By ditching the long-in-the-tooth Intel Atom processor for the AMD E-350 Fusion platform, Asus graduates this 12.1-inch Eee PC from the flailing Netbook category to the more comfortable ultraportable one. At $449, which includes a USB 3.0 port, the Eee PC 1215B compared favorably with the 11.6-inch HP Pavilion dm1z, which looks nicer and has a faster hard drive, but lacks USB 3.0.
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If you're not looking to spend $1,000 or more on an 11.6-inch MacBook Air or , one of these sub-$500 AMD ultraportables is the way to go. The basic Eee PC look and feel is dated, and definitely ready for an upgrade, but for only a little more than last year's step-up Netbooks, you'll get performance that's much less of a compromise.
|Price as reviewed||$449|
|Processor||1.6GHz AMD E-350|
|Memory||2GB, 1,333MHz DDR3|
|Hard drive||320GB 5,400rpm|
|Graphics||ATI Radeon HD 6310|
|Operating system||Windows 7 Home Premium (64-bit)|
|Dimensions (WD)||11.7x8 inches|
|Height||0.9 - 1.5 inches|
|Screen size (diagonal)||12.1 inches|
|System weight / Weight with AC adapter||3.4 pounds/3.8 pounds|
We've seen a lot of subtle variations on the Eee PC design over the years, but if there's one thing this new 1215B confirms, it's that the overall look and feel of the line is due for an aesthetic upgrade. The smudge-attracting matte-black plastic worked fine for low-cost Atom-powered Netbooks, but trading up to a more mainstream processor and higher price, we'd like to see some visual differentiation. For example, the last 12-inch Eee PC we looked at, thefrom August 2010, looks identical to this model. We called it "a bit of a throwback," even last year.
The familiar island-style keyboard is similar to what we've seen on other Eee PC models, and also very close to the one on the HP dm1z. The Asus version adds an extra vertical row on the right to accommodate Page Up, Page Down, and other navigational buttons.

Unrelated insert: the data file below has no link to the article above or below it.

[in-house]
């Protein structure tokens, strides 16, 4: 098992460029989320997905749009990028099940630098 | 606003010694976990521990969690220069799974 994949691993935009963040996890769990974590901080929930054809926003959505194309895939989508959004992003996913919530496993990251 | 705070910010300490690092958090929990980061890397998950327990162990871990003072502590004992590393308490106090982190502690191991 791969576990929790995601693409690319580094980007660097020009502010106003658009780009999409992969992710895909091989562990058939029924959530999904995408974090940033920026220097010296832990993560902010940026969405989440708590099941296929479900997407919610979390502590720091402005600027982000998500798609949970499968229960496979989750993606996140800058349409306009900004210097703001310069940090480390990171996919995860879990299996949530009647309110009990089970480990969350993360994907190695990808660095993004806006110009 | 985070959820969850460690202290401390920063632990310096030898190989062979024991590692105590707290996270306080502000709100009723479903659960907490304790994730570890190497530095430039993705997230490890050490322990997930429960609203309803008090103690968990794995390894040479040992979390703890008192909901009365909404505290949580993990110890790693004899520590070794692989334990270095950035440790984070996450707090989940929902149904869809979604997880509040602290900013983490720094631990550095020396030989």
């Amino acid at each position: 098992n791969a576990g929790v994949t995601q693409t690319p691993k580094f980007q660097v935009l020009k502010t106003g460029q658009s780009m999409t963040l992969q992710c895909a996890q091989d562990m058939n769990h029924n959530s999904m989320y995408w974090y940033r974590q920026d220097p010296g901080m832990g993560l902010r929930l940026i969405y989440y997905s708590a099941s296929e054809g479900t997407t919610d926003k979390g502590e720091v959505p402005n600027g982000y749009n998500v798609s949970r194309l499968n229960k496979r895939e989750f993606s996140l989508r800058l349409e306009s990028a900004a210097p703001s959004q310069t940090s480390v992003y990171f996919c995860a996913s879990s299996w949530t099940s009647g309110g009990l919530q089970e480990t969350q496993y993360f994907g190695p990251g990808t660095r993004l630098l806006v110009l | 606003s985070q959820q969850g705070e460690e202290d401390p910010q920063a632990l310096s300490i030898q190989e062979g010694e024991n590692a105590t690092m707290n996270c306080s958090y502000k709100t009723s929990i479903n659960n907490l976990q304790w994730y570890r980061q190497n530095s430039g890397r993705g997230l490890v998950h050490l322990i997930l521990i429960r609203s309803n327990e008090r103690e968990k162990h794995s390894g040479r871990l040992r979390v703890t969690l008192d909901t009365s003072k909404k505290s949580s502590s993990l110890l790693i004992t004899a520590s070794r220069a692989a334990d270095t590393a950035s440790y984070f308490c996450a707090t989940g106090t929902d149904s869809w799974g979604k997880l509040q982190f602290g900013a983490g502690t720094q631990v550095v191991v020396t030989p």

The large touch pad looks at first like the clickpad-style ones found on MacBooks and HP's, but there is actually a small button bar below it for the left and right mouse buttons. Those button bars are universally a pain to use, and we'd much rather have a clickpad or distinct left and right mouse buttons.
The display has the familiar 1,366x768-pixel native resolution found on nearly every laptop screen from 11 to 15 inches. On a 12-inch laptop, that gives you plenty of space for documents and Web pages, and it's also good for 720p HD video. The display is glossy, so it occasionally picks up distracting glare from nearby lights, and off-axis viewing was better horizontally than vertically.
|Asus Eee PC 1215B||Average for category [ultraportable]|
|Video||VGA plus HDMI||VGA plus HDMI or DisplayPort|
|Audio||Stereo speakers, headphone/microphone jacks||Stereo speakers, headphone/microphone jacks|
|Data||2 USB 2.0, 1 USB 3.0, SD card reader||3 USB 2.0, SD card reader|
|Networking||Ethernet, 802.11n Wi-Fi, Bluetooth||Ethernet, 802.11n Wi-Fi, Bluetooth, optional mobile broadband|
There are few surprises in the ports and connections on the 1215B, with the exception of a single USB 3.0 port. While it's unlikely that you have a lot of USB 3.0-certified gear lying around, it's a nice bit of future-proofing, and we're seeing it added to most mid- to high-level laptops. It's where we'd go for next-gen peripherals, as it doesn't look like the competing Thunderbolt high-speed data port is going anywhere fast.
Our Eee PC 1215B included what seems to be close to the standard loadout for a sub-$500 AMD ultraportable: AMD's 2011 E-350 Fusion processor, coupled with onboard AMD Radeon 6310 graphics, 2GB of RAM, and a 320GB 5,400rpm hard drive. Ordering a similar system from HP will give you some basic configuration options, mostly in the hard-drive size and speed, and amount of RAM.
For basic use, from Web surfing to productivity to media playback, there's a notable difference in feel between a system with this configuration over an Intel Atom Netbook. You'll spend a lot less time waiting and more time working, which is a major plus. Performance was on par with other E-350 laptops, including the, HP's dm1z, and Lenovo's .
The onboard graphics are certainly a major step up from what you'd find in a 2010 laptop with integrated Intel or AMD graphics, but don't mistake this for a gaming machine. Unreal Tournament III ran at 22.7 frames per second, and the newer Street Fighter IV ran at 15fps, both at the native 1,366x768-pixel resolution. Cranking down the settings and resolution should get you a playable experience in most mainstream games.
|Asus Eee PC 1215B||Average watts per hour|
|Raw kWh number||34.25|
|Annual power consumption cost||$3.89|